PLOT: 5/5

“We live in a world where exceptional women have to sit around waiting for mediocre men.”

Taylor Jenkins Reid, Carrie Soto is Back

Taylor Jenkins Reed is one of my favourite authors, a sort of an auto-buy if you will. Her stories are always emotional and very much character based and I always end up loving each and every work by her.

She is one author who needs no introduction and if you still haven’t read her yet, I urge you to pick up any book and you won’t be disappointed! That’s how magical and striking her writing is.

The latest in her kitty – Carrie Soto is Back is no exception to it. Once I went through that emotional and highly satisfying ride, there was simply no going back for me. The book turned out to be one of my favourite reads from 2022 and that’s one reason why you will certainly see me talking and writing a lot about it.

But it’s not just me, readers all over the world loved this book equally, so much so that Carrie Soto is Back also won the Goodreads Best Historical Fiction Award 2022. So far, it has an astonishingly high rating of 4.26 stars on the platform, as rated by 197k+ readers.

Well, if this doesn’t convince you to pick the book up, I don’t know what will.

“Some men’s childhoods are permitted to last forever, but women are so often reminded that there is work to be done.”

Taylor Jenkins Reid, Carrie Soto is Back

The plot


Carrie Soto is the best tennis player ever to walk this planet; she has broken all the records just by her sheer willpower and determination to win at any cost. She is trained and coached by none other than her father Javier who didn’t stop at anything just to get Carrie to where she is.

She retired after having won twenty Grand Slam titles, but now six years later, as she is sitting in the stands to watch the 1994 US open and her world record being broken by the stunning and magnificent player Nicki Chan, she can’t help but feel a tad disappointed.

And that’s when she makes a monumental decision, a decision that is bound to write her name in the pages of sports history. Now at 37, she decides to come out of her retirement and play for one last year so that she may reclaim her record. But not everything is as smooth as you think, for there are many who won’t shy away from pulling her down. Her body too isn’t as agile and fast as it once was.

But her biggest challenge ahead lies in training with a man who she once shared a lot with – Bowe Huntley, who just like Carrie has something to prove before he takes retirement once and for all.

So does Carrie still has it in her?

Can the duo leave their past behind and play an epic final season? 

“One of the great injustices of this rigged world we live in is that women are considered to be depleting with age and men are somehow deepening.”

Taylor Jenkins Reid, Carrie Soto is Back

My thoughts

There are not enough words for me to tell you how much I loved this book. I literally had a book hangover after reading it and couldn’t start another book for the next couple of days.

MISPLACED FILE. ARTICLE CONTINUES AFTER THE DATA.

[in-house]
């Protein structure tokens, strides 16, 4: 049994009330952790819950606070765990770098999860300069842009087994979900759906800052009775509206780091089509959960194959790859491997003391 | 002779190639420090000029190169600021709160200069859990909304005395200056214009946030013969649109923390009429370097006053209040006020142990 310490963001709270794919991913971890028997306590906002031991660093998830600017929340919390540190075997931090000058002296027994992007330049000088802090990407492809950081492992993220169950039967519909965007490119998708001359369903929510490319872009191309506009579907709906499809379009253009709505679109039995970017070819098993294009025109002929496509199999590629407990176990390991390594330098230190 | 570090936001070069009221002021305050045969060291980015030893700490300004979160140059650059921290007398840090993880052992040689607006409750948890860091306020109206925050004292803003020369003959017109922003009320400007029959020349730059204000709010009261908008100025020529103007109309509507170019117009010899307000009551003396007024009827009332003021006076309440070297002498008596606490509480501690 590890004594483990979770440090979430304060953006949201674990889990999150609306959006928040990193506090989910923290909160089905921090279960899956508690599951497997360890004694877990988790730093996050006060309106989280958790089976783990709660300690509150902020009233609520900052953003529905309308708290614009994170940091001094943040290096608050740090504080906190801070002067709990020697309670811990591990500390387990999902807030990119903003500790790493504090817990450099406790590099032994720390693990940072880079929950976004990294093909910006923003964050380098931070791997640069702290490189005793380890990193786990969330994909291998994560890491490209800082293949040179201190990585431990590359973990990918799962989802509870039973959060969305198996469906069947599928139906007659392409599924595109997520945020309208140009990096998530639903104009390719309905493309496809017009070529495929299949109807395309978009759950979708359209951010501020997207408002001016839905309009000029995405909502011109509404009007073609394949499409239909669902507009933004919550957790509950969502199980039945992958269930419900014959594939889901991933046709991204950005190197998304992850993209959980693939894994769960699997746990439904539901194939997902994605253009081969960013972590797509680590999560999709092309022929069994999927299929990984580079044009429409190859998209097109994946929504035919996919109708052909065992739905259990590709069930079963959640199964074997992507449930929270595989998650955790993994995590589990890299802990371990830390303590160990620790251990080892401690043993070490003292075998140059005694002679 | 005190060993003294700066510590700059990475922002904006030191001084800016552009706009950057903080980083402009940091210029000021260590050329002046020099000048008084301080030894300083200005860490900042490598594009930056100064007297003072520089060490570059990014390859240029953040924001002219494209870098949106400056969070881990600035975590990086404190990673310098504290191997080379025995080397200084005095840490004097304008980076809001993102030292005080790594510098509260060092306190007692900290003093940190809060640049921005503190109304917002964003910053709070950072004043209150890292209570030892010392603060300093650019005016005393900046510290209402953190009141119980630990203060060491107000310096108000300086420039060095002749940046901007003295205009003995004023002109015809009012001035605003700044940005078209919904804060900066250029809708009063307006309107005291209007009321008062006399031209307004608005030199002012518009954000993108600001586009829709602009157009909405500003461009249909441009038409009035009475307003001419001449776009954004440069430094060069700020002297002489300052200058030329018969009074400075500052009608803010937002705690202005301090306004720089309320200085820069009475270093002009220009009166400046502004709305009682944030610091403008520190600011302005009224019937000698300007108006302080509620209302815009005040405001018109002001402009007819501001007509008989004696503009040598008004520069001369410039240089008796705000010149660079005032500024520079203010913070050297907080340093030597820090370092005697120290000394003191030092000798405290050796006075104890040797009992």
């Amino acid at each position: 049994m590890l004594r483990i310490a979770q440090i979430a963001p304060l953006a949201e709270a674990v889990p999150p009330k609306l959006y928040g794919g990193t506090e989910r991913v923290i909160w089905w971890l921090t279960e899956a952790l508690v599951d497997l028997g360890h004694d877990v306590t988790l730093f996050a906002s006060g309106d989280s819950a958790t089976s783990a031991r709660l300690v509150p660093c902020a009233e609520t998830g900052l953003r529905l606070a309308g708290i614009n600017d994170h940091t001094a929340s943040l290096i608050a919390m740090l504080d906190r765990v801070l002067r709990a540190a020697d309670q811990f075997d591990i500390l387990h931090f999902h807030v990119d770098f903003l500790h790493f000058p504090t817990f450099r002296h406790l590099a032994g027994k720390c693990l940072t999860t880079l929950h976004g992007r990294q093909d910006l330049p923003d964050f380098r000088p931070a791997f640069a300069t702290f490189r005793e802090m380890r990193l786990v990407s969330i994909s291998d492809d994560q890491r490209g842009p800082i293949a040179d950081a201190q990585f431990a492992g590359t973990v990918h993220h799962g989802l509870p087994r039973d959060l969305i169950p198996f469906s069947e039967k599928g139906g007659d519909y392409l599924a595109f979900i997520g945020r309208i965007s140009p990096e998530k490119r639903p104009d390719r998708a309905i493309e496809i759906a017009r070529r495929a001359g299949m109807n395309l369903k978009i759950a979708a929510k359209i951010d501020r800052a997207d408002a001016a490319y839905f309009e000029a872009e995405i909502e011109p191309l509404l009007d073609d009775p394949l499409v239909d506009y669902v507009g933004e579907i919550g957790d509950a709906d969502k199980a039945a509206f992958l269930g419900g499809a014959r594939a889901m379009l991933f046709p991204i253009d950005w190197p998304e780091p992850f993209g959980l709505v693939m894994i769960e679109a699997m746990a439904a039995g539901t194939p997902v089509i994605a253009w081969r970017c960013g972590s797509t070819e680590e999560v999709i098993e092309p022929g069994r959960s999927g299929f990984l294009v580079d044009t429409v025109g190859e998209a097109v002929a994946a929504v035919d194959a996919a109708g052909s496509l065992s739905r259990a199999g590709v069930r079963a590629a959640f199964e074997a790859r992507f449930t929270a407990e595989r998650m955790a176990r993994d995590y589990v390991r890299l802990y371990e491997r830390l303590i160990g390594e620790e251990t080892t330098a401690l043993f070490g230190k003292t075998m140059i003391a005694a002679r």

Full disclosure – I am a huge tennis fan, I watch grand slams on the television and one day do wish to catch them live too.

Coming back to the book, it’s true that we do get to watch a lot of sports drama on screen, but very few such dramas are consumed in the written fiction format. For most of them are sports memoirs or documentaries.

I am so glad that it was TJR (Taylor Jenkins Reid) who decided to fill this gap and write this book because just like all of her writing, this book too can be described using one simple word – brilliant! Like always, her writing is effortless and riveting. She always creates magic whenever she writes a story based on a character and Carrie Soto is Back is no exception to the case. It ranks as high as The Seven Husbands of Evelyn Hugo for me.

Contrary to what one would presume, Carrie is a very unlikeable character, but eventually, one can’t help but root for her in her comeback journey. She is unapologetic, flawed, dynamic, determined, and super focused in Tennis, as Tennis is all she has ever known.

This book is very heavy on tennis but even for non-watchers of the sport, it’s easy to comprehend and follow. TJR has included references to gender bias and aptly portrayed the female disparity in the narrative.

I especially loved the bond between Carrie and Javier who is a coach and father to her. It is Javier who tries his best esp. in her comeback, and who turns quite emotional when he just wanted to be her father than a coach.

On the other hand, Carrie’s dedication to the sport and her love for the game is so inspiring to read. Coming to the other significant character, Bowe is this strong emotional background support that never wavers even when things aren’t reciprocated. His journey to prove himself before finally retiring was equally gripping and captivating.

This book by TJR is once again a character-driven novel just like The Seven Husbands of Evelyn Hugo and will always be one of my all-time favourites. I have the eBook version on my Kindle and now I can’t wait to add the paperback edition to my library. I am sure, you too, cannot wait to dig into this delicious read.

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